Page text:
I think about what she’s saying. “He did leave to help Grace, but he’s done that before, when I had the glasses. Maybe it didn’t have anything to do with me.”

“I don’t think it did,” Aunt Stacy says. “I think he has a problem with a friend that may be coming between you two that you should probably talk about, if he’s getting serious about you. But I don’t think he’s doing that because you’re not interesting.”

“So,” I say, “figuratively speaking, I could stop wearing the glasses and be the same person I am with them on?”

“Exactly.” Aunt Stacy smiles.

“That’s why you don’t wear them anymore?”

“I don’t need them,” she says. “I’ve learned to live this way.”

“Wow,” I say, blowing out the air through my mouth. “The last few weeks has been the craziest time of my life. I’ve felt so alive.”

“I’m glad,” Aunt Stacy says, squeezing my hand. “Now come downstairs. I’m sure your parents want to hear about your first ball.”

The next day, I get the glasses back, but I try to go without them to see if Aunt Stacy is right. It’s hard. I catch myself thinking negative thoughts all the time. But when I walk into school Monday morning, I still say hi and smile at people I don’t know and feel good, even without the glasses on. I keep them in my backpack though, just in case.

I haven’t talked to Drew since Friday night after the ball, so I’m nervous. Big time. Unfortunately, before I put my glasses on, he catches me in the hall.

“Hey,” he says with a shy smile. “Are you doing okay?”

“Yeah.” I try to mask my shaky limbs by looking him in the eye. “I’m good. You?”

He shrugs. “Listen, can we hang out after school?”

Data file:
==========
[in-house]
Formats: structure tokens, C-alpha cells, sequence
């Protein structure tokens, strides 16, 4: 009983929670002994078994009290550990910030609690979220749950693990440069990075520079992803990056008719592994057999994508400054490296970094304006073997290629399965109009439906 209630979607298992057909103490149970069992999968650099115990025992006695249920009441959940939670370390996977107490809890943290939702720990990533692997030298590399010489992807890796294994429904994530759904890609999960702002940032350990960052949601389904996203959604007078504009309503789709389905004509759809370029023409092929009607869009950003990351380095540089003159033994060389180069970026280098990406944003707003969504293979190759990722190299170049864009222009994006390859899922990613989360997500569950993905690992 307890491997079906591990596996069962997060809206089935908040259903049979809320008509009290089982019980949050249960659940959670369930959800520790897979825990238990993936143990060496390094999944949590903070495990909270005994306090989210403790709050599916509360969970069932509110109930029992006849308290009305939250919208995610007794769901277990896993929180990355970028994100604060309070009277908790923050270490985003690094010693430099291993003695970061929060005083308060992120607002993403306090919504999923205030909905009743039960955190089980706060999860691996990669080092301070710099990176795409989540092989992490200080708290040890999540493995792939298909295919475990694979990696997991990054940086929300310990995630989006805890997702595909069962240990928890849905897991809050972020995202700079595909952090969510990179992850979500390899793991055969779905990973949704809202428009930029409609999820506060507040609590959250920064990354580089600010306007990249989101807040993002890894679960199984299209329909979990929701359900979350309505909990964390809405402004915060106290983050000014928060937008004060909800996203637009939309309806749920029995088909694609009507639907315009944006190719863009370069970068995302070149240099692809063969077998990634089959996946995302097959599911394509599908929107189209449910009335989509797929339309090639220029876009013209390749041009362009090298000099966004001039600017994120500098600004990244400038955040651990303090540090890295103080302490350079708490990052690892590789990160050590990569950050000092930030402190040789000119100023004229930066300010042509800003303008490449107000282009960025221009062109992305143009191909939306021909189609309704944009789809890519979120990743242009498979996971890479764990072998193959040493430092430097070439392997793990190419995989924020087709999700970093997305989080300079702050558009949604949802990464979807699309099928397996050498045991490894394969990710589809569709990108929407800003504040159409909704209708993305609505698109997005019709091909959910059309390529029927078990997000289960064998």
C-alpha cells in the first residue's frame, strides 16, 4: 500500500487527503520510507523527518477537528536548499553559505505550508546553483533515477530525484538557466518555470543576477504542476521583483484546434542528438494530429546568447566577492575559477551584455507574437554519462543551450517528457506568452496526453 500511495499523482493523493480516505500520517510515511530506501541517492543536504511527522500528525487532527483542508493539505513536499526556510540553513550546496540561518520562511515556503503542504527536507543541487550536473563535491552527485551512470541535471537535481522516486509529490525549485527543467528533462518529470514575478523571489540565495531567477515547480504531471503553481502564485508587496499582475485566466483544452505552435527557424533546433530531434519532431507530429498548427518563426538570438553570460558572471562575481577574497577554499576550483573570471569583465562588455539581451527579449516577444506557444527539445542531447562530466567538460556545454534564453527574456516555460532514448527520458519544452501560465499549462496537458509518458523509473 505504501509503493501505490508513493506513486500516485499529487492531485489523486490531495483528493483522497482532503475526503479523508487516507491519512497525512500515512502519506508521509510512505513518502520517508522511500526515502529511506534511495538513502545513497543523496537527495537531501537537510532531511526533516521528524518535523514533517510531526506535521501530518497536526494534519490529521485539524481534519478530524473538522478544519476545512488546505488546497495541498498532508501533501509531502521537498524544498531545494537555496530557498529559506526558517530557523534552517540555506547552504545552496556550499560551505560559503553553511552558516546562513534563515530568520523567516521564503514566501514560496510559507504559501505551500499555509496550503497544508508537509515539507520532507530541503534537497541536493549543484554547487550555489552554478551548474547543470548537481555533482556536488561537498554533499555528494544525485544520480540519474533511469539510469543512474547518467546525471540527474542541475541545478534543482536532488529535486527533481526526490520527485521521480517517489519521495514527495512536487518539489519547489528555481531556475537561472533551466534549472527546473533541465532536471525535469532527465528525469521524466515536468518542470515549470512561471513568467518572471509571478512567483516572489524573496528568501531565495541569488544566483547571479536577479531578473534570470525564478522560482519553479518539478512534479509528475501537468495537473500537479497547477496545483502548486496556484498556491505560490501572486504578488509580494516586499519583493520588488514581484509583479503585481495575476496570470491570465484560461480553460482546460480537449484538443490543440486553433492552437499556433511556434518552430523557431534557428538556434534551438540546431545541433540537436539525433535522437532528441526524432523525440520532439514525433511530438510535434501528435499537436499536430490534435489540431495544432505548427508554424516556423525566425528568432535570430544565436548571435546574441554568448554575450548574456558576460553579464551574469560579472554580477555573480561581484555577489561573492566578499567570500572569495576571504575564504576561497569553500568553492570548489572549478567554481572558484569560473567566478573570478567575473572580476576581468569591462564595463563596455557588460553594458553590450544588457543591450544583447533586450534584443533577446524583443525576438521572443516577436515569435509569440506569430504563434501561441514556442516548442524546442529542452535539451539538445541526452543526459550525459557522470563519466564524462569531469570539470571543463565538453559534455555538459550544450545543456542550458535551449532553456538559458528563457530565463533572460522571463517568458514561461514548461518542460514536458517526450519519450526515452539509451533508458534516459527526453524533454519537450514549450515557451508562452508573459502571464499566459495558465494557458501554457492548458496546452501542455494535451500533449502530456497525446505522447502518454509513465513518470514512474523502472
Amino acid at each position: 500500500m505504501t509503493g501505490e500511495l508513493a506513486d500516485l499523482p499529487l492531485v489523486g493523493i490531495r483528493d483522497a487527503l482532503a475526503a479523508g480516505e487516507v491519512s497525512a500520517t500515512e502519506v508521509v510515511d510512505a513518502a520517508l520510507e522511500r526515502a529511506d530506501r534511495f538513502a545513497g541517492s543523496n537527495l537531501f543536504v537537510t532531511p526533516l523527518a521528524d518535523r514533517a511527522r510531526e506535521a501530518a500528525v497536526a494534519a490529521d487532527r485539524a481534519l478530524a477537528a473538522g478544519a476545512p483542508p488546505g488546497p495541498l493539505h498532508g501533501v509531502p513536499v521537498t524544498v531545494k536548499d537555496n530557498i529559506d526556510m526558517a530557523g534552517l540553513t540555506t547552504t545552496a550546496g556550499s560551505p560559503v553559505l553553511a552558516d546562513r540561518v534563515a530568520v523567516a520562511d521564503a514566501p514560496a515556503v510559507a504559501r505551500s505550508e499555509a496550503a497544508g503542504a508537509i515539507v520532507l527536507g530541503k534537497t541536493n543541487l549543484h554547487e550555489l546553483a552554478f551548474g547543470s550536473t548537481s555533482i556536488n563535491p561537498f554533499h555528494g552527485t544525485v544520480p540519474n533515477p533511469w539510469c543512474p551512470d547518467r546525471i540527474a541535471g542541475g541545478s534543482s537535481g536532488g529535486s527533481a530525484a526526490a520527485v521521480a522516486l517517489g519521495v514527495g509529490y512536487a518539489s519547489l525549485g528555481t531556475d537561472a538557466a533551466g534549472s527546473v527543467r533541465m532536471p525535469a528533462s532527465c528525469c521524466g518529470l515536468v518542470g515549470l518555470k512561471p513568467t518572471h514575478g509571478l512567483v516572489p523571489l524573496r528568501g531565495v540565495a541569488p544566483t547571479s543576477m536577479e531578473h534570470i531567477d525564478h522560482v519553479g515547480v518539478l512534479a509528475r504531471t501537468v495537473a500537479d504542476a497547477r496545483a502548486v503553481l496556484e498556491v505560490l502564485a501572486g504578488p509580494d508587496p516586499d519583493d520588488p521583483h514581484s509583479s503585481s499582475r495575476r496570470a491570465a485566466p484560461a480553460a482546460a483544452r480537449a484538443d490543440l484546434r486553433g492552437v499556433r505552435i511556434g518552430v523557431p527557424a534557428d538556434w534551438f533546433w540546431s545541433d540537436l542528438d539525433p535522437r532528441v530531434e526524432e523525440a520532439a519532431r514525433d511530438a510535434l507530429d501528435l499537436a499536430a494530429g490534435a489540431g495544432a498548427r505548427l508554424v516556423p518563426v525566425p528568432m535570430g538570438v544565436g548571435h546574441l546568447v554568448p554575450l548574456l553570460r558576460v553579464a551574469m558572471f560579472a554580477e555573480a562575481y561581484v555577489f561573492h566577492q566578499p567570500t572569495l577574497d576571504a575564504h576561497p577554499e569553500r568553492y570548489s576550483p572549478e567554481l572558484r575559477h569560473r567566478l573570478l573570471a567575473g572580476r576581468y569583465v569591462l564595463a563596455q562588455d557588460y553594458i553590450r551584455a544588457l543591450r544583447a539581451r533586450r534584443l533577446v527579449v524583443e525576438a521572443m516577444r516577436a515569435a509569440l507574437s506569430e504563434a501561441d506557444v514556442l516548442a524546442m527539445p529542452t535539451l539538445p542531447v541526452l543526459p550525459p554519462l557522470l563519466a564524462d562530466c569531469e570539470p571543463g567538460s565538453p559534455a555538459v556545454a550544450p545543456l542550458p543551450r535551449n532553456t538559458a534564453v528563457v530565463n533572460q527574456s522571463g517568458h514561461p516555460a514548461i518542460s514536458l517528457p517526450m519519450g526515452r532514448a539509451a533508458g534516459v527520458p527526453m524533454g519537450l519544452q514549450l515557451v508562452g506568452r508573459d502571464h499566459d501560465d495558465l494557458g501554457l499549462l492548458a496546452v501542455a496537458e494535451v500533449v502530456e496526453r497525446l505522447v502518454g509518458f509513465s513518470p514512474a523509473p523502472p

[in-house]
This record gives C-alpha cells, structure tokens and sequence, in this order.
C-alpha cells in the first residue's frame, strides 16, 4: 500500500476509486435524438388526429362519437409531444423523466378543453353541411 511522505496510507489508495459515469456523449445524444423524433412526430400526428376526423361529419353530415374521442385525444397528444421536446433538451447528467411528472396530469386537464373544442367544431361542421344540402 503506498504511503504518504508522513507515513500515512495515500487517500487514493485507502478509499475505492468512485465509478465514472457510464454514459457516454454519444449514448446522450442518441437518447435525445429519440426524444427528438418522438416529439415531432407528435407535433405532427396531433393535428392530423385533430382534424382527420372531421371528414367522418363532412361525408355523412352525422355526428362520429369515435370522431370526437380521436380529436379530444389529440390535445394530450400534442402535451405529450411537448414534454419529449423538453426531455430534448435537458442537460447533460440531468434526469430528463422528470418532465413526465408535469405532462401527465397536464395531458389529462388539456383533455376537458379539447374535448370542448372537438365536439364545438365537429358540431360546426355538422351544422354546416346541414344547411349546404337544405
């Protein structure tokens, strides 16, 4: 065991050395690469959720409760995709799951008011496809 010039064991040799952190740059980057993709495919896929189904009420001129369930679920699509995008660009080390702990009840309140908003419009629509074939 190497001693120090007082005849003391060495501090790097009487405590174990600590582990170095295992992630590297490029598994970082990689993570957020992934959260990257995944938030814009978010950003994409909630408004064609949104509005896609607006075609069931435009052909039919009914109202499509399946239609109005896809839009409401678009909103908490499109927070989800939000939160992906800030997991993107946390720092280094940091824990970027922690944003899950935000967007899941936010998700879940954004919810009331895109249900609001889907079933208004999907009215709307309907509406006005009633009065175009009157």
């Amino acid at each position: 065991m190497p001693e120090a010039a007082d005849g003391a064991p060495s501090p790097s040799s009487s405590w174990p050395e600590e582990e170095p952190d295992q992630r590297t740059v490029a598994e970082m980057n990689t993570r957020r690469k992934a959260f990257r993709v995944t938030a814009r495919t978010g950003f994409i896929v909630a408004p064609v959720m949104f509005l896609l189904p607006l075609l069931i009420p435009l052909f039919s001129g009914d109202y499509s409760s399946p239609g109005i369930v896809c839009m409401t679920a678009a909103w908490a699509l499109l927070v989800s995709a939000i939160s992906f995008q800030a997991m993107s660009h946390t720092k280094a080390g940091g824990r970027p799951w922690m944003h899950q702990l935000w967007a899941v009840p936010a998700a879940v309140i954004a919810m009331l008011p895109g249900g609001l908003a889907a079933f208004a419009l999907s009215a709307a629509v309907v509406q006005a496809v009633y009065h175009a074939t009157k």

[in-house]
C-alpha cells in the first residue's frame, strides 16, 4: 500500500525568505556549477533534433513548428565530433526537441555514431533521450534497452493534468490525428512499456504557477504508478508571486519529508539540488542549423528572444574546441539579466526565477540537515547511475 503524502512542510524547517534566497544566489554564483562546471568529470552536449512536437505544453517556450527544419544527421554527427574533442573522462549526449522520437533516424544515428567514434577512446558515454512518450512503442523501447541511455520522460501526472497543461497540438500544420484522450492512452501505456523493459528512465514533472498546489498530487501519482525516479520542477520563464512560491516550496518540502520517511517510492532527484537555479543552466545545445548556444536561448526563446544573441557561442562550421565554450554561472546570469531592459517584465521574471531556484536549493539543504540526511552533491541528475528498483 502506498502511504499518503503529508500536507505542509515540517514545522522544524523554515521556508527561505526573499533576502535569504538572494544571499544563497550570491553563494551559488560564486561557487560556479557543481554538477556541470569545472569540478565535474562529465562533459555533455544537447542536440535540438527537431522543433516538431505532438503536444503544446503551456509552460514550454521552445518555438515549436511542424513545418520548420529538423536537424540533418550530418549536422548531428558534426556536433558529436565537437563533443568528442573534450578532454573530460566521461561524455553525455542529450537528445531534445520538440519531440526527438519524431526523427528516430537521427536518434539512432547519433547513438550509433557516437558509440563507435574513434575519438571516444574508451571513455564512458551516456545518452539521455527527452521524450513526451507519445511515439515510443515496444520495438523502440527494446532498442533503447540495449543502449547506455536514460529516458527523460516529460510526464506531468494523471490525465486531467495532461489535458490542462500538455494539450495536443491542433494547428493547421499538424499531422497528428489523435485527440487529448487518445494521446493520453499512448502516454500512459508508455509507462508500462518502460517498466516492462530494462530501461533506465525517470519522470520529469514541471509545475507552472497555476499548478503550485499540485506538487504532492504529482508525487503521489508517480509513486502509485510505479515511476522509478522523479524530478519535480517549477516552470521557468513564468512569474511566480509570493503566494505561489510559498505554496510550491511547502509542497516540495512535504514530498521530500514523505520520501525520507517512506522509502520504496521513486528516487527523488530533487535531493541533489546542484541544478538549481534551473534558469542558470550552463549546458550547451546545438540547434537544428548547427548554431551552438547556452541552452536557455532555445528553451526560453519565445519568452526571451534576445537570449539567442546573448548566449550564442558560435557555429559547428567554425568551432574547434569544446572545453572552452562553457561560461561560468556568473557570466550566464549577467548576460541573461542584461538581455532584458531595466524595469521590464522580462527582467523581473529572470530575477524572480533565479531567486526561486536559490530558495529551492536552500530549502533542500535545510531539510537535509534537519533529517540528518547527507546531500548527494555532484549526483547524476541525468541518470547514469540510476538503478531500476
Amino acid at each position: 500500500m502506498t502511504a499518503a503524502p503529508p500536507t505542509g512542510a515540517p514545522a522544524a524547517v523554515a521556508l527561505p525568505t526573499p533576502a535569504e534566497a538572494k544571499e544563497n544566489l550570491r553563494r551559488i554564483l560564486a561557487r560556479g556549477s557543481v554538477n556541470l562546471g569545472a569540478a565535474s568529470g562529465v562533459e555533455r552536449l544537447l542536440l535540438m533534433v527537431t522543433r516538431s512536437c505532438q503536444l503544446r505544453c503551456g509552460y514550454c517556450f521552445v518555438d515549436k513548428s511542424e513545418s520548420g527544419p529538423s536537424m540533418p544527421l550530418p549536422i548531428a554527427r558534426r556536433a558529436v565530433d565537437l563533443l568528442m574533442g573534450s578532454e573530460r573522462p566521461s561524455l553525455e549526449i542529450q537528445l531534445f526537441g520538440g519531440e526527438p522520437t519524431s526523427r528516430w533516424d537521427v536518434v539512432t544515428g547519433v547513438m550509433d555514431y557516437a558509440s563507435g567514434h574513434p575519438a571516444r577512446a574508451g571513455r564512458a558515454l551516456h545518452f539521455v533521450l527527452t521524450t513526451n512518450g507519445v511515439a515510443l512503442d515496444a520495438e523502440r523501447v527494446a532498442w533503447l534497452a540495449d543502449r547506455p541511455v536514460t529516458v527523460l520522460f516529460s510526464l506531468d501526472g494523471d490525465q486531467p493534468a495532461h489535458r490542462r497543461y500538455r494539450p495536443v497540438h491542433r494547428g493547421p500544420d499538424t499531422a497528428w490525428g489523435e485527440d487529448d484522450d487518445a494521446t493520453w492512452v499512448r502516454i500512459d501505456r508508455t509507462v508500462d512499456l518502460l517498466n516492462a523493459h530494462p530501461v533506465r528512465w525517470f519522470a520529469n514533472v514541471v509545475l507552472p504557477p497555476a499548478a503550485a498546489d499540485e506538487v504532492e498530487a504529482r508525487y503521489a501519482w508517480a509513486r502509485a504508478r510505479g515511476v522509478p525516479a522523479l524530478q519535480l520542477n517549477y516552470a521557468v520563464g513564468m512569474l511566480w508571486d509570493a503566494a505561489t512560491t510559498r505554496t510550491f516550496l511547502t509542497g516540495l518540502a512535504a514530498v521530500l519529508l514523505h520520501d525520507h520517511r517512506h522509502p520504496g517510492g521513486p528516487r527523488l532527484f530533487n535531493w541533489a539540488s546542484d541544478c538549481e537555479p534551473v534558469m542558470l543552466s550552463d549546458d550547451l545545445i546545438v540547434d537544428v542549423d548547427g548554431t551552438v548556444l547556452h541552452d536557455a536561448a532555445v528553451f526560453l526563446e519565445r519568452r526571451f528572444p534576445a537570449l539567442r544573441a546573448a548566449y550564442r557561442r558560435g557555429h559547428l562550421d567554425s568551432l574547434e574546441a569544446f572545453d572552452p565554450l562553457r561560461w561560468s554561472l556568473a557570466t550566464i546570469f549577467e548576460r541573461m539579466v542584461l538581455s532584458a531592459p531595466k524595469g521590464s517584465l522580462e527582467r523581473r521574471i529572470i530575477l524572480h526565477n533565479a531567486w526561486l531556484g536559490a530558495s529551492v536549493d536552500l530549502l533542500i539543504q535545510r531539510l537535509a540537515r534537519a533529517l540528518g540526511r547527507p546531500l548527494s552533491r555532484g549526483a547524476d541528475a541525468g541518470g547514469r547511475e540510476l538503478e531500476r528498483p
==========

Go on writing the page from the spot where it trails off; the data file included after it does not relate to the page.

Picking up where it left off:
When I walk out of my last classroom, Drew is already waiting by the door. I put my glasses on, just to be safe, and am feeling a little better about myself.

When we got outside, Drew starts his rambling thing again. “I’m really sorry about the ball. I hated to have to leave you so early, we were supposed to hang out all night, but Grace was in trouble, and I didn’t know what else to do. We’ve been friends forever, and she needed me—”

“It’s okay,” I say, stopping him. “Don’t worry about it.”

“No, I feel really bad.” I can tell he means it by his sagging shoulders and pleading eyes. “I hope you don’t hate me.”

I laugh. “I don’t hate you. I do have a question though.”

Drew raises his eyebrows expectantly.

It’s now or never. “What’s going on between you two? We’ll be hanging out, and then she walks by or calls or… I just want to know if there’s something…”

“Oh, no.” Drew shakes his head with a laugh. “There really is nothing. She’s moving.”

“Oh, really?” I try to hide the relief flooding through me.

“Yeah. Her parents are getting divorced, and they’re moving away. Grace has a…. complicated life. I wish I could tell you everything, but I can’t right now.” He glances at me. “I’m not trying to be sketchy. We’re really only friends. She just shut out everyone else from her life, and I’m the only friend she has now. I swear that’s it. I… I was going to tell you this Friday before she called. I really like you.”

He can’t look me in the face, but if he did, he’d see my uncontrollable grin. I yank off my glasses, just to see if I still feel as ecstatic. I do.

“I know I’m not the coolest person ever,” Drew continues, slowly gaining the courage to look at me, “but I want to keep getting to know you. And hanging out. And stuff.”

He grins. I grin back. We probably look really weird, standing on the sidewalk, grinning at each other.

“So…” I say, prodding him.

“So… Want to be my girlfriend?”

I don’t need my glasses to say yes as loudly as I do right then.

It’s been weeks since I’ve worn the glasses. I’m almost too happy, even without them. I ran the half marathon with Aunt Stacy. We didn’t do great, but it was fun. I made a good friend in Meg Ingleson. She’s pretty cool when we’re not competing in something. And I have a boyfriend. He’s a little awkward and goofy, but he’s exactly what I’ve wanted for years.

I sometimes still get discouraged and feel like giving up, but it’s not as bad as it used to be. When I feel down, I look at the glasses case on my book shelf and remember it’s not about who I am, it’s about my outlook on life. The way I see. That’s what changes everything.

© 2020 by Nancy E Wood